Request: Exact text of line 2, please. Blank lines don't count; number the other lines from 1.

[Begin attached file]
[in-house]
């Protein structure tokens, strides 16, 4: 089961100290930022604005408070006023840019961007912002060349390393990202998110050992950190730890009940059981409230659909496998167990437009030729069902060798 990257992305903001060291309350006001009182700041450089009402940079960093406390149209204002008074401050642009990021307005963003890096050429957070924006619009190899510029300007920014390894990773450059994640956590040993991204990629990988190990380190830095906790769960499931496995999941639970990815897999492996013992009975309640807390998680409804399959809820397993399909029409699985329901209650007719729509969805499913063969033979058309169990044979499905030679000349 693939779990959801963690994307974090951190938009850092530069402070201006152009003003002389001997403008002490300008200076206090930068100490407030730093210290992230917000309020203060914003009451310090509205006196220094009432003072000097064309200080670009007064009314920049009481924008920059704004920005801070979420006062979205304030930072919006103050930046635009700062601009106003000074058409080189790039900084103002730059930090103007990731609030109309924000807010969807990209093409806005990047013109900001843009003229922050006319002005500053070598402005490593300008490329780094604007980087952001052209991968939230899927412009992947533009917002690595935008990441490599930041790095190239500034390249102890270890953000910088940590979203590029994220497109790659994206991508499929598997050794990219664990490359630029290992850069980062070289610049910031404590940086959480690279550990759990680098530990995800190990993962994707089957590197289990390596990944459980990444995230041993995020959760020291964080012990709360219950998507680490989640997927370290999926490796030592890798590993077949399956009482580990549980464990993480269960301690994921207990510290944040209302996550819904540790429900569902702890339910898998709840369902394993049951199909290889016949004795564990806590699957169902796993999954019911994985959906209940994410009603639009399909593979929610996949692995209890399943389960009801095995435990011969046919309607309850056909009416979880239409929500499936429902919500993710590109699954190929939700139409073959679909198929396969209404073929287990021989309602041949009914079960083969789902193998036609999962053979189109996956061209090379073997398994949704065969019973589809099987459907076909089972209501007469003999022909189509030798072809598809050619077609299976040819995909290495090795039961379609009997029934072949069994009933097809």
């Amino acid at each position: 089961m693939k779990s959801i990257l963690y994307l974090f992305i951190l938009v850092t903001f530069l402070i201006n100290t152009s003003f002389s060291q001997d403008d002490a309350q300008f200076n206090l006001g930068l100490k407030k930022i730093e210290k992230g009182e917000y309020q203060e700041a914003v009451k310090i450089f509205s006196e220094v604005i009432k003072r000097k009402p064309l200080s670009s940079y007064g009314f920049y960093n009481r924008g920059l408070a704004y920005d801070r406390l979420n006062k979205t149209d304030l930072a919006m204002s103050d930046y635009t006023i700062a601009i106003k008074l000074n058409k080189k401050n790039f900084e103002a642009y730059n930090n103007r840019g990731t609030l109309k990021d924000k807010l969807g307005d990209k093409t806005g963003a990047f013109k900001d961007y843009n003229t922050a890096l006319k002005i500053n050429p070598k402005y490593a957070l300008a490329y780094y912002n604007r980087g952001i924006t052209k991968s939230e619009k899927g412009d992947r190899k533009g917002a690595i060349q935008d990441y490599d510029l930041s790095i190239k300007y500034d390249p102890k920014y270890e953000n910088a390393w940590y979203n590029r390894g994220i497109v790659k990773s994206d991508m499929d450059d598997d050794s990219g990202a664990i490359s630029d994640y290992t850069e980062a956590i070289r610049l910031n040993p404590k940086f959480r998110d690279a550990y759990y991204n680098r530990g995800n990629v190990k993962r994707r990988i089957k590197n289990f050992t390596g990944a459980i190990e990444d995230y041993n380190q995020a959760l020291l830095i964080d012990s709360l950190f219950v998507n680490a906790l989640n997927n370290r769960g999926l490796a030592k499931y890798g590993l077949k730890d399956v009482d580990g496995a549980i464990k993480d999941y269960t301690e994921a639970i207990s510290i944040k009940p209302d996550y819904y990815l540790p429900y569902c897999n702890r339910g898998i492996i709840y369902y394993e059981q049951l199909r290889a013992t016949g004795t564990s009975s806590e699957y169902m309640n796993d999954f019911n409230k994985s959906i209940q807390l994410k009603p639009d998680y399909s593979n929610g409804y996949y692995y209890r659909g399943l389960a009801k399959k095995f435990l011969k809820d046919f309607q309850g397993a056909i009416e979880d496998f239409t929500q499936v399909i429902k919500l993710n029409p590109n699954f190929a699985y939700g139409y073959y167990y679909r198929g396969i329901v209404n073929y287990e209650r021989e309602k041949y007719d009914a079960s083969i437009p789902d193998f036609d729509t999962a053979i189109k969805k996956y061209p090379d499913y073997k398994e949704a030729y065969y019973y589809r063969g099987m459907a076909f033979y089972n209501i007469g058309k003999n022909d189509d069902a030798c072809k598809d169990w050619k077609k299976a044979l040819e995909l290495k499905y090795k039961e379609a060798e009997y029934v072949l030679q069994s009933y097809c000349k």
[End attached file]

């Protein structure tokens, strides 16, 4: 089961100290930022604005408070006023840019961007912002060349390393990202998110050992950190730890009940059981409230659909496998167990437009030729069902060798 990257992305903001060291309350006001009182700041450089009402940079960093406390149209204002008074401050642009990021307005963003890096050429957070924006619009190899510029300007920014390894990773450059994640956590040993991204990629990988190990380190830095906790769960499931496995999941639970990815897999492996013992009975309640807390998680409804399959809820397993399909029409699985329901209650007719729509969805499913063969033979058309169990044979499905030679000349 693939779990959801963690994307974090951190938009850092530069402070201006152009003003002389001997403008002490300008200076206090930068100490407030730093210290992230917000309020203060914003009451310090509205006196220094009432003072000097064309200080670009007064009314920049009481924008920059704004920005801070979420006062979205304030930072919006103050930046635009700062601009106003000074058409080189790039900084103002730059930090103007990731609030109309924000807010969807990209093409806005990047013109900001843009003229922050006319002005500053070598402005490593300008490329780094604007980087952001052209991968939230899927412009992947533009917002690595935008990441490599930041790095190239500034390249102890270890953000910088940590979203590029994220497109790659994206991508499929598997050794990219664990490359630029290992850069980062070289610049910031404590940086959480690279550990759990680098530990995800190990993962994707089957590197289990390596990944459980990444995230041993995020959760020291964080012990709360219950998507680490989640997927370290999926490796030592890798590993077949399956009482580990549980464990993480269960301690994921207990510290944040209302996550819904540790429900569902702890339910898998709840369902394993049951199909290889016949004795564990806590699957169902796993999954019911994985959906209940994410009603639009399909593979929610996949692995209890399943389960009801095995435990011969046919309607309850056909009416979880239409929500499936429902919500993710590109699954190929939700139409073959679909198929396969209404073929287990021989309602041949009914079960083969789902193998036609999962053979189109996956061209090379073997398994949704065969019973589809099987459907076909089972209501007469003999022909189509030798072809598809050619077609299976040819995909290495090795039961379609009997029934072949069994009933097809």